January 21, 2022
by Zhang Nannan, Chinese Academy of Sciences
Savannas are ecosystems characterized by a ground layer dominated by grasses and an open canopy of trees that allows direct sun to penetrate to the understory. Several national environmental policies have been put in place in China aiming for landscape protection, but with possible negative consequences for remaining intact savannas in Yunnan.
In a study published in Environmental Research Letters, researchers from the Xishuangbanna Tropical Botanical Garden (XTBG) of the Chinese Academy of Sciences and their collaborators analyzed vegetation and land-use change in Yunnan for the period 1986–2016 (30 years of change) using Landsat imagery.
They aimed to assess how much of the savanna vegetation had been lost and fragmented relative to forest and how much savanna remain intact. They further wanted to see which environmental factors were associated to the changes in savanna across Yunnan.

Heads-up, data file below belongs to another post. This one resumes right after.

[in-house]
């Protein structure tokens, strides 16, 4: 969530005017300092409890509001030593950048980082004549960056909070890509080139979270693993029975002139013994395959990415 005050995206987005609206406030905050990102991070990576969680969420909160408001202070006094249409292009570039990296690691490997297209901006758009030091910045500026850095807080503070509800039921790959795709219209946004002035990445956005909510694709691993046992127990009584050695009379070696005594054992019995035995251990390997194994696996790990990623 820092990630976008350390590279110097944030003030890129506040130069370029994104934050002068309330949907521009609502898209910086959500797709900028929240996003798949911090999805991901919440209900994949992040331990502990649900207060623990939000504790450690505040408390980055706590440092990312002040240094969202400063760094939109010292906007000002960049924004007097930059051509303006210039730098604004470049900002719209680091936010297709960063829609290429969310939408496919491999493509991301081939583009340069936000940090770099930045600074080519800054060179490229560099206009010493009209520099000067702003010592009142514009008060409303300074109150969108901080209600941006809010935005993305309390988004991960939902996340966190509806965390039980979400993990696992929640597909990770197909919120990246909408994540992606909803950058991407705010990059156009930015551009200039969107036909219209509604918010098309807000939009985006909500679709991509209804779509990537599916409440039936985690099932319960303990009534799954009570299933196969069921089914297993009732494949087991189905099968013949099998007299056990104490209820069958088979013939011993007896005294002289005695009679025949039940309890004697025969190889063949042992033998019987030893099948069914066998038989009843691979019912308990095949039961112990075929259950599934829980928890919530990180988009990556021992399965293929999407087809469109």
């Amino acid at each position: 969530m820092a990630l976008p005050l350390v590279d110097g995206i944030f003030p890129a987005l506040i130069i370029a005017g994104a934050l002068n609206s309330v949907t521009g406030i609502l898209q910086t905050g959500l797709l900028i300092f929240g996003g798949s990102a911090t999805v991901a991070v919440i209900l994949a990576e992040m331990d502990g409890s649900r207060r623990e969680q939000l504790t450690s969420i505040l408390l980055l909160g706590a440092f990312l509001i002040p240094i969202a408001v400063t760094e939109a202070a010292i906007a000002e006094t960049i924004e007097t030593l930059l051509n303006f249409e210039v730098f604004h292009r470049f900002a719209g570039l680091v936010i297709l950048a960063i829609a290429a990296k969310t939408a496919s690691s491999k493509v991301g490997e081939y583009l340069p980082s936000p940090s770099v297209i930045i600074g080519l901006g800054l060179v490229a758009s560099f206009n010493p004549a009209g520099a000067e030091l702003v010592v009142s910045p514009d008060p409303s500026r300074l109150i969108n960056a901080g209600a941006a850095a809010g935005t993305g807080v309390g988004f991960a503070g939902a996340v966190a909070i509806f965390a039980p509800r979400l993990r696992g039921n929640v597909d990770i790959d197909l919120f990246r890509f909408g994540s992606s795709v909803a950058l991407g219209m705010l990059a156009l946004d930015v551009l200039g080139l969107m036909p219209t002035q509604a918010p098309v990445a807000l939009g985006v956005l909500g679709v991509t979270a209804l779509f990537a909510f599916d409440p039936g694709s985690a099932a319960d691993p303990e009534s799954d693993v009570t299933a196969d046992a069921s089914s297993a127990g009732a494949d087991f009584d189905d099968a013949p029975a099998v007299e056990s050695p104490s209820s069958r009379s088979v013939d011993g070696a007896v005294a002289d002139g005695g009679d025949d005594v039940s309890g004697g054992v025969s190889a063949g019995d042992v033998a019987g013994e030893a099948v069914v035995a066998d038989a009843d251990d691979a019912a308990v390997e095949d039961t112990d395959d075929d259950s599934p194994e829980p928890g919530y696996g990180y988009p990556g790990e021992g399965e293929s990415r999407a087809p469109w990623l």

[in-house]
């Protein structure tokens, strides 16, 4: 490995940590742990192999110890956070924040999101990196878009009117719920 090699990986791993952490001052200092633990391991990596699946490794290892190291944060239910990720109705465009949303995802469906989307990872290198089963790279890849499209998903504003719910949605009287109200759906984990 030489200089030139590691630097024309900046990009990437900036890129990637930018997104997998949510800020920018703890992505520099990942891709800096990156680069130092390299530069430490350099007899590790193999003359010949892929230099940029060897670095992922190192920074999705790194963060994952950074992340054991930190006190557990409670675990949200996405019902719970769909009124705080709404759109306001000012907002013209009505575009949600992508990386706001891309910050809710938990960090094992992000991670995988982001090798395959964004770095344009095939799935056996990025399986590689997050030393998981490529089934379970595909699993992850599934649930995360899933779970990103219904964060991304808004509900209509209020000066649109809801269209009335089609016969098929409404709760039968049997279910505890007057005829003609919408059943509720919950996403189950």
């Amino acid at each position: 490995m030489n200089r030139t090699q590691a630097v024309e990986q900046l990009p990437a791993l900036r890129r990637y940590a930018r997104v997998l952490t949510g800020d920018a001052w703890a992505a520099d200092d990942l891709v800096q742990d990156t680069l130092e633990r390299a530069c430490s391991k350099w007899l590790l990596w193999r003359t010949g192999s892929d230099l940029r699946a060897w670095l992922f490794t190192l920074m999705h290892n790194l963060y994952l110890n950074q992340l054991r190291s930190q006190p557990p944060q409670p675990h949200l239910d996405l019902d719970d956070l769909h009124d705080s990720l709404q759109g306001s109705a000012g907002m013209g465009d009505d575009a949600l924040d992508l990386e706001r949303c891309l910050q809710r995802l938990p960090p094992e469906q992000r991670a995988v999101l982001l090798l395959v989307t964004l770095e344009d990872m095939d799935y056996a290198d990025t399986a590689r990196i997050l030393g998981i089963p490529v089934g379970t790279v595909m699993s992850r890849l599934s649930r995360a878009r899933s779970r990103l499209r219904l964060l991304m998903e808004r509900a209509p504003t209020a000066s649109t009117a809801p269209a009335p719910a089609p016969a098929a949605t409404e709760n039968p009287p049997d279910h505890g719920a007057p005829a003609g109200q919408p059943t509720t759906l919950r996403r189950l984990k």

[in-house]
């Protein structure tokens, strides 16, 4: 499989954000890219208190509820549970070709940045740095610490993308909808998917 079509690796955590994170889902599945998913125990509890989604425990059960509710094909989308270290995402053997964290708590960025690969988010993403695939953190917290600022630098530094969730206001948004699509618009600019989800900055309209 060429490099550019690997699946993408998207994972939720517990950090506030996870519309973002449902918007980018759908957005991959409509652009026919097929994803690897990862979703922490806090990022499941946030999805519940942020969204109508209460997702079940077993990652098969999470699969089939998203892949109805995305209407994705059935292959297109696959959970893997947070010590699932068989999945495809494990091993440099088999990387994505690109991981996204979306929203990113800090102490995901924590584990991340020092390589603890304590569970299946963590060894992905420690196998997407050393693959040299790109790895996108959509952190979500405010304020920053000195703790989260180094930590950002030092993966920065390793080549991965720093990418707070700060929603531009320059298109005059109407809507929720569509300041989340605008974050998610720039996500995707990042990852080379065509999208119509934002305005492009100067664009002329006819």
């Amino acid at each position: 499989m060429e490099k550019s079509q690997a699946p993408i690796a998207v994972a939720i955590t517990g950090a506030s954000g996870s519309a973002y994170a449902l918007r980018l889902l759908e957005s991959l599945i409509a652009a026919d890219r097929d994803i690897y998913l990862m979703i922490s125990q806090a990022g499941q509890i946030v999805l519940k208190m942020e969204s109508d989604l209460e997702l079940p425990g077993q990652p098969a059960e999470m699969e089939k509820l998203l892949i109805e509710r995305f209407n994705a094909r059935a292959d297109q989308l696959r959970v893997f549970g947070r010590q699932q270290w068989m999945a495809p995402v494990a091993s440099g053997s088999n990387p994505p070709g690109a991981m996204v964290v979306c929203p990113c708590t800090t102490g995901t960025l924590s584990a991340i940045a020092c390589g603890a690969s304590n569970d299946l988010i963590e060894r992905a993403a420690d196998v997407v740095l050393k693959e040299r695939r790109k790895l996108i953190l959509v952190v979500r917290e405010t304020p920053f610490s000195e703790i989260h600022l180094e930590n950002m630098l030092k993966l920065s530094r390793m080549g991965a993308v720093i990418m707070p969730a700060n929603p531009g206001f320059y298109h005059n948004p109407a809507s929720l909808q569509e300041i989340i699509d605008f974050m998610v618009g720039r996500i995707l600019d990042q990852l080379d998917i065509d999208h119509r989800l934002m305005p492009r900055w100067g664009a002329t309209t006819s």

The researchers generated land cover maps of Yunnan for years 1986, 1996, 2006, and 2016, encompassing three decades of change. In 1986, the majority of Yunnan was covered by natural vegetation. By 1996, savannas had a net increase of 2.26%. By 2016, savanna showed an overall decline to 9.34%.
Extensive land cover changes were observed in Yunnan between 1986 and 2016. Fragmentation generally increased for all natural vegetation land cover types from 1986 to 2016, but was more severe for savannas. Savanna coverage declined across the decades mainly due to a drop in open parkland savannas, while forest cover remained stable.
The logistic regression models indicated varying significant associations between the different environmental parameters and land cover changes between and across the three decades. Savannas in more humid environments switched to denser vegetation at a higher rate. Fire slowed the rate of conversion away from savanna states and promoted conversion towards them.
"Considering the low protection presently given to savannas, it is vital to establish protected areas that are savanna-inclusive," said Kyle Tomlinson of XTBG.
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